Tata Community Initiatives Trust v. CIT(E) (2019) 69 ITR 96 (SN) (Delhi) (Trib.)

  6. S. 12AA : Registration – Trust or institution – CIT(A) cannot question registration granted by CIT (E) [S. 251]

    Assessee was a Resident Welfare Association enjoying registration u/s. 12AA of the Act. The assessee being a trust registered under Section 12AA of the Act has claimed the entire income receipt as exempt u/s. 11 of the Act. The AO and CIT(A) has held that assessee has wrongly claimed registration u/s. 12AA of the Act and taxed the entire income receipt of the appellant. The Tribunal held that the CIT(E) is authorized to decide the allowability of registration u/s. 12AA of the Act and the CIT(A) has no authority to question the authority of CIT(E.) for granting registration u/s. 12AA of the Act.

    Srishti Resident Welfare Association v. ACIT (2019) 69 ITR 9 (SN)(Delhi)(Trib.)

  7. S. 14A : Disallowance of expenditure – Exempt income – Stock-in-trade – Dividend received incidentally – No disallowance can be made [R.8D]

    Allowing the appeal of the assessee the Tribunal held that even though dominant purpose of acquiring shares is not relevant for purpose of invoking provisions under section 14A, yet shares held as stock-in-trade stand on a different pedestal in relation to shares that were acquired with an intention to acquire and retain controlling interest in investee company. Accordingly where assessee purchased shares as stock-in-trade for purpose of trading, mere fact that assessee incidentally received dividend on those shares as declared by investee company, no disallowance can be made. Ratio in Maxopp Investment Ltd v. CIT (2018) 402 ITR 640 (SC). (AY.2008-09)

    Nice Bombay Transport (P.) Ltd. v. ACIT (OSD) (2019) 175 ITD 684 (Delhi) (Trib.)

  8. S. 14A : Disallowance of expenditure – Exempt income – No exempt income during assessment year – No disallowance can be made [R.8D]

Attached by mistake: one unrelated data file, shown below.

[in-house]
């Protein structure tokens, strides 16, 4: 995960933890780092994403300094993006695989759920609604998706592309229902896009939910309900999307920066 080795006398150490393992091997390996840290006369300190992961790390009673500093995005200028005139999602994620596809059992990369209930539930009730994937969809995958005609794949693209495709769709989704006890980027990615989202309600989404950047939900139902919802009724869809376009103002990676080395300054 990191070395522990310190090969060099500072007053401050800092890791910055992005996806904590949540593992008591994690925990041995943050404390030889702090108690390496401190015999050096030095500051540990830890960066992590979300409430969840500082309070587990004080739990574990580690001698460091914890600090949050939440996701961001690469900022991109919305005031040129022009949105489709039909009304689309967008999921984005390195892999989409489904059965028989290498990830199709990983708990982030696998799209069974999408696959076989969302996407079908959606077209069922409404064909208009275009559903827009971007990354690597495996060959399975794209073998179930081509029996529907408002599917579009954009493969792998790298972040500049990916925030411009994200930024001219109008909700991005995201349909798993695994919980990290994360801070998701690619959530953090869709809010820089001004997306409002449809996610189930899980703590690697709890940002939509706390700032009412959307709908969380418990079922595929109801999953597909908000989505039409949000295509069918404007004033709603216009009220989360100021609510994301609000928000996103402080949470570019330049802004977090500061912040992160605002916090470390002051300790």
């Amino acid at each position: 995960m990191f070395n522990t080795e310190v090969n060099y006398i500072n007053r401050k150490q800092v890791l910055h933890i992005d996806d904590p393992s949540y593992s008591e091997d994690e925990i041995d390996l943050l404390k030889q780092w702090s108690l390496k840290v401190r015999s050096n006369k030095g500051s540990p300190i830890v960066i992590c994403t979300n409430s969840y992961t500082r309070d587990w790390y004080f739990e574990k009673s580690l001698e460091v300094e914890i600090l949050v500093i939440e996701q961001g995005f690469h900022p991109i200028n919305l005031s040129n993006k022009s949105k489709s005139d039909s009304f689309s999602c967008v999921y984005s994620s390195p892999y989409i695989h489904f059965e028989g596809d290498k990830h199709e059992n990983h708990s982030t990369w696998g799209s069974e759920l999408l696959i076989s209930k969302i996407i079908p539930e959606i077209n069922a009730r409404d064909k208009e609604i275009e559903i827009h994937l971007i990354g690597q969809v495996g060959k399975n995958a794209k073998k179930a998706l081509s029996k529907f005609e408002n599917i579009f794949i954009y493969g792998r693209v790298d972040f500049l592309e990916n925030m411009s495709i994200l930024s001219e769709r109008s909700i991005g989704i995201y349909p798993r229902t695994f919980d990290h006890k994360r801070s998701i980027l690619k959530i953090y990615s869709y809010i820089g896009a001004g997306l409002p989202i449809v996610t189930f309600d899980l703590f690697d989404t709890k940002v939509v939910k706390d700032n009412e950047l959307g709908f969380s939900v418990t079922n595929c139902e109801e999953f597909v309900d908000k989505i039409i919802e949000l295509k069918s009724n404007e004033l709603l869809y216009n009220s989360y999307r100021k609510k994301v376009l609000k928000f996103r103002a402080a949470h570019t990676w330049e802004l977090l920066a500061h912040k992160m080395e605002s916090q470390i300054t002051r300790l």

Dismissing the appeal of the revenue the Tribunal held that there was no exempt income earned by assessee during assessment year hence no disallowances can be made. (AY. 2014-15).

    ACIT v. Janak Global Resources (P.) Ltd. (2019) 175 ITD 365 (Chd.) (Trib.)

  9. S. 36(1)(vii) : Bad debt – Deposits written off for premises taken on lease for business purposes was allowable as a deduction [S.36(2)]

    On appeal by the Department, the Tribunal observed that the premises for which the security deposits were given were used for business purposes and the Ld. AO, in the alternative, had opined the said expenditure to be capital in nature which demonstrated that, the genuineness of the same was not under doubt by the AO. Accordingly, it was held that as the expenditure did not bring into existence any new asset or benefit of enduring nature and expenses being incurred during the course of business, it was revenue in nature and allowable as a deduction to the assessee. (AY. 2011-12)

    ACIT v. Sodexo Food Solutions India P. Ltd. (2019) 69 ITR 119 (Mum.)( Trib.)

  10. S. 40(b)(v) : Amounts not deductible – Partner – Remuneration – Book profit – Despite quantum not specified in partnership deed remuneration paid to partners is held to be allowable

    AO held that since quantum of remuneration had not been stated in partnership deed, which was mandatory condition remuneration paid to partner was disallowed by the AO which was confirmed by the CIT (A). On appeal the Tribunal held that S. 40(b)(v) provides is that in case payment of remuneration made to any working partner is in accordance with terms of partnership deed and does not exceed aggregate amount as laid down in subsequent portion of section, deduction is permissible. On fact partnership deed specifically provided that salary/remuneration was to be computed as per S. 40(b)(v) of the Act. Accordingly harmoniously interpreting provisions of S. 40(b)(v) as well as clauses of partnership deed, claim of remuneration paid to partners was to be allowable. (AY. 2014-15).

    Unitec Marketing Services. v. ACIT (2019) 175 ITD 90 (Mum) (Trib.)

  11. S. 41(1) : Profits chargeable to tax – Remission or cessation of trading liability – Business of bottling-cum-manufacturing of soft drink – Advances/deposits towards security against bottles & cases – Written off – Addition cannot be made as remission or cessation of liability [S. 32]

    Allowing the appeal of the assessee the Tribunal held that amount received as advance or deposit was written off cannot be assessed as remission or cessation of liability. (AY. 2007-08)